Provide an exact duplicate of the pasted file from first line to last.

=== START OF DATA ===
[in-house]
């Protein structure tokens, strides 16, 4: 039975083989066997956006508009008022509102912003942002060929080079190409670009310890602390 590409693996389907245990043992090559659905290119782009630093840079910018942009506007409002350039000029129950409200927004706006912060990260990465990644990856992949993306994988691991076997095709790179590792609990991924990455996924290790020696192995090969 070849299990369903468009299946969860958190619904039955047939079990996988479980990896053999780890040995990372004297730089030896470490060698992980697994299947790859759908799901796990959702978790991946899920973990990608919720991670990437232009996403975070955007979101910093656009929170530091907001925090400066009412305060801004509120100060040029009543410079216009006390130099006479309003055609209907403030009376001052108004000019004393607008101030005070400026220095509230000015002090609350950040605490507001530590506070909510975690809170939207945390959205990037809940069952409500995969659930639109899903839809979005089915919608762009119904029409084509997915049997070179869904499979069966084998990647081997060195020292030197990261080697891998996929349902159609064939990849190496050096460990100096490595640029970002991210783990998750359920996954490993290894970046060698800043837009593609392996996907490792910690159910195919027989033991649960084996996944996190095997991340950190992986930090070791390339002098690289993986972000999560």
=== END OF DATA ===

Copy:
[in-house]
């Protein structure tokens, strides 16, 4: 039975083989066997956006508009008022509102912003942002060929080079190409670009310890602390 590409693996389907245990043992090559659905290119782009630093840079910018942009506007409002350039000029129950409200927004706006912060990260990465990644990856992949993306994988691991076997095709790179590792609990991924990455996924290790020696192995090969 070849299990369903468009299946969860958190619904039955047939079990996988479980990896053999780890040995990372004297730089030896470490060698992980697994299947790859759908799901796990959702978790991946899920973990990608919720991670990437232009996403975070955007979101910093656009929170530091907001925090400066009412305060801004509120100060040029009543410079216009006390130099006479309003055609209907403030009376001052108004000019004393607008101030005070400026220095509230000015002090609350950040605490507001530590506070909510975690809170939207945390959205990037809940069952409500995969659930639109899903839809979005089915919608762009119904029409084509997915049997070179869904499979069966084998990647081997060195020292030197990261080697891998996929349902159609064939990849190496050096460990100096490595640029970002991210783990998750359920996954490993290894970046060698800043837009593609392996996907490792910690159910195919027989033991649960084996996944996190095997991340950190992986930090070791390339002098690289993986972000999560």